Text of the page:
Less a monarchy has alternated or been rotated, in a multi-dynastic system – that is, the most senior living members of parallel dynasties, at any point in time, constitute the line of succession. Not all feudal states or monarchies were/are ruled by dynasties. Throughout history, there were monarchs. Dynasties ruling subnational monarchies do not possess sovereign rights; the word "dynasty" is sometimes used informally for people who are not rulers but are, for example, members of a family with influence and power in other areas, such as a series of successive owners of a major company. It is extended to unrelated people, such as major poets of the same school or various rosters of a single sports team; the word "dynasty" derives from Latin dynastia, which comes from Greek dynastéia, where it referred to "power", "dominion", "rule" itself. It was the abstract noun of dynástēs, the agent noun of dynamis, "power" or "ability", from dýnamai, "to be able". A ruler from a dynasty is sometimes referred to as a "dynast", but this term is used to describe any member of a reigning family who retains a right to succeed to a throne.
For example, King Edward VIII ceased to be a dynast of the House of Windsor following his abdication. In historical and monarchist references to reigning families, a "dynast" is a family member who would have had succession rights, were the monarchy's rules still in force. For example, after the 1914 assassinations of Archduke Franz Ferdinand of Austria and his morganatic wife Duchess Sophie von Hohenberg, their son Duke Maximilian was bypassed for the Austro-Hungarian throne because he was not a Habsburg dynast. Since the abolition of the Austrian monarchy, Duke Maximilian and his descendants have not been considered the rightful pretenders by Austrian monarchists, nor have they claimed that position; the term "dynast" is sometimes used only to refer to agnatic descendants of a realm's monarchs, sometimes to include those who hold succession rights through cognatic royal descent. The term can therefore describe distinct sets of people. For example, David Armstrong-Jones, 2nd Earl of Snowdon, a nephew of Queen Elizabeth II through her sister Princess Margaret, is in the line of succession to the British crown.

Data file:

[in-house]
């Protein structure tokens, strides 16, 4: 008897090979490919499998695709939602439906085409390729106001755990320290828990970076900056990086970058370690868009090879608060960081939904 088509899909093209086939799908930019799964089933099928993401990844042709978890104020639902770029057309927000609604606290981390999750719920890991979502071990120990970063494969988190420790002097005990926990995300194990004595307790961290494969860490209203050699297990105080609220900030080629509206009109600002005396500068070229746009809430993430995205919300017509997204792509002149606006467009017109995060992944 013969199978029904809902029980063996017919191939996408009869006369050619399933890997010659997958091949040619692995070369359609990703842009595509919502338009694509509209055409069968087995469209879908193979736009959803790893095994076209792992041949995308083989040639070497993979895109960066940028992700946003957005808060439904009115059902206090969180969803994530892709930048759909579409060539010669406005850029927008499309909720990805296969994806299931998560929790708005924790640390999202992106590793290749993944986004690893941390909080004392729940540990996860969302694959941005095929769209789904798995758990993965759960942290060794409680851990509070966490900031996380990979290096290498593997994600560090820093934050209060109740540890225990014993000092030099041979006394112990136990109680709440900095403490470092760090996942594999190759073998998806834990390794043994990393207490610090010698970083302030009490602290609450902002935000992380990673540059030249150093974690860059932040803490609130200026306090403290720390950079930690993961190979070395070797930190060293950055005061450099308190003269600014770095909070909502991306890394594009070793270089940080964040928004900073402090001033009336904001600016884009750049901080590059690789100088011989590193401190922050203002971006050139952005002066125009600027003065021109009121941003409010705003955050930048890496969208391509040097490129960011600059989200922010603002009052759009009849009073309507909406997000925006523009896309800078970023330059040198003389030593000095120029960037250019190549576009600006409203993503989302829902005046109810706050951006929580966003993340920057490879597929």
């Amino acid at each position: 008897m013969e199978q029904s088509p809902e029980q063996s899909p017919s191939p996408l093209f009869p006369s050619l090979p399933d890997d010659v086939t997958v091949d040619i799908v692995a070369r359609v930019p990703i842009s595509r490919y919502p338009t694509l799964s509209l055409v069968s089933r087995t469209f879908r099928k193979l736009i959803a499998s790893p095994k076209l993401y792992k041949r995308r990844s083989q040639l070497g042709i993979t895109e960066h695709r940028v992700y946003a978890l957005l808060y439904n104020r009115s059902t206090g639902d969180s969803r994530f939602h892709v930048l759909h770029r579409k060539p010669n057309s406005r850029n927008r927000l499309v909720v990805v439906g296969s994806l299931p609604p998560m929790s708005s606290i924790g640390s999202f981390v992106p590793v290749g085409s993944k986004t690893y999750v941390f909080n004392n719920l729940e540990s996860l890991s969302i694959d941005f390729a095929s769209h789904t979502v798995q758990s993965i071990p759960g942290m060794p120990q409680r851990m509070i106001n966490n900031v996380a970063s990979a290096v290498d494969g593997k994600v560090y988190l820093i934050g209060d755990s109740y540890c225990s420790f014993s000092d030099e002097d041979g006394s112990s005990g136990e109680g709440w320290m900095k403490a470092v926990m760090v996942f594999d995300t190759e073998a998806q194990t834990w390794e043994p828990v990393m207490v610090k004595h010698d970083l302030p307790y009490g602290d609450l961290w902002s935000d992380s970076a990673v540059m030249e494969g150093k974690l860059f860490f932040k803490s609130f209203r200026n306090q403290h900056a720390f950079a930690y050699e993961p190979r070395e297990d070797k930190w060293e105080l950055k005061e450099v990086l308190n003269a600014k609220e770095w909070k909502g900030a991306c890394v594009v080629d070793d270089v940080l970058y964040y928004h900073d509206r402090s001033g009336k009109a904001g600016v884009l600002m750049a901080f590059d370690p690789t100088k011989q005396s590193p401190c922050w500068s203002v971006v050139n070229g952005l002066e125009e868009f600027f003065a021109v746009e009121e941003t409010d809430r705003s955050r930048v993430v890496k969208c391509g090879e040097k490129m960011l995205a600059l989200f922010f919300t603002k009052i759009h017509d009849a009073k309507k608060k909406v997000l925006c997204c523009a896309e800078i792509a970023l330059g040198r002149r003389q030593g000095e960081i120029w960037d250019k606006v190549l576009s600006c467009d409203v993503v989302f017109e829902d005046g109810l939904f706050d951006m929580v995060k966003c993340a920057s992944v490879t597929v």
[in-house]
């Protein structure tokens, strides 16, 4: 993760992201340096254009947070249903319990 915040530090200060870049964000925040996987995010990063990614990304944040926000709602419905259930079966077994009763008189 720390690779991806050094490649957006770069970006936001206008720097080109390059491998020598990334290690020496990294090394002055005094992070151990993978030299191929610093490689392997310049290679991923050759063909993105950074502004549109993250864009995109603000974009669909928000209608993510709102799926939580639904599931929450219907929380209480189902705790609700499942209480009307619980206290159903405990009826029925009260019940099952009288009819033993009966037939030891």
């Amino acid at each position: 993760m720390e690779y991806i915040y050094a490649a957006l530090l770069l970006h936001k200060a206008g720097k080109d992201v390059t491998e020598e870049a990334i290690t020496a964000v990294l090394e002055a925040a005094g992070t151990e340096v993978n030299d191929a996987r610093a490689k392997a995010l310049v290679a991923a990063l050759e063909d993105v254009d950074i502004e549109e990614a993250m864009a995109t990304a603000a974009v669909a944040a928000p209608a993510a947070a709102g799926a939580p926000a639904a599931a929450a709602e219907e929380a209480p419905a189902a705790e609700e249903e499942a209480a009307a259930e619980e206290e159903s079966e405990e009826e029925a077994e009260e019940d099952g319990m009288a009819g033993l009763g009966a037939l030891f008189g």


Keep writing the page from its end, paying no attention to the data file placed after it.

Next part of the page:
On the other hand, the German aristocrat Prince Ernst August of Hanover, a male-line descendant of King George III of the United Kingdom, possesses no legal British name, titles or styles. He was born in the line of succession to the British throne and was bound by Britain's Royal Marriages Act 1772 until it was repealed when the Succession to the Crown Act 2013 took effect on 26 March 2015. Thus, he requested and obtained formal permission from Queen Elizabeth II to marry the Roman Catholic Princess Caroline of Monaco in 1999. Yet, a clause of the English Act of Settlement 1701 remained in effect at that time, stipulating that dynasts who
Sir William Wallace was a Scottish knight who became one of the main leaders during the First War of Scottish Independence. Along with Andrew Moray, Wallace defeated an English army at the Battle of Stirling Bridge in September 1297, he was appointed Guardian of Scotland and served until his defeat at the Battle of Falkirk in July 1298. In August 1305, Wallace was captured in Robroyston, near Glasgow, handed over to King Edward I of England, who had him hanged and quartered for high treason and crimes against English civilians. Since his death, Wallace has obtained an iconic status far beyond his homeland, he is the protagonist of Blind Harry's 15th-century epic poem The Wallace and the subject of literary works by Sir Walter Scott and Jane Porter, of the Academy Award-winning film Braveheart. He was first cousin to Roger de Kirkpatrick. Roger himself was a third cousin to Robert the Bruce. William Wallace was a member of the lesser nobility, but little is known of his family history or his parentage.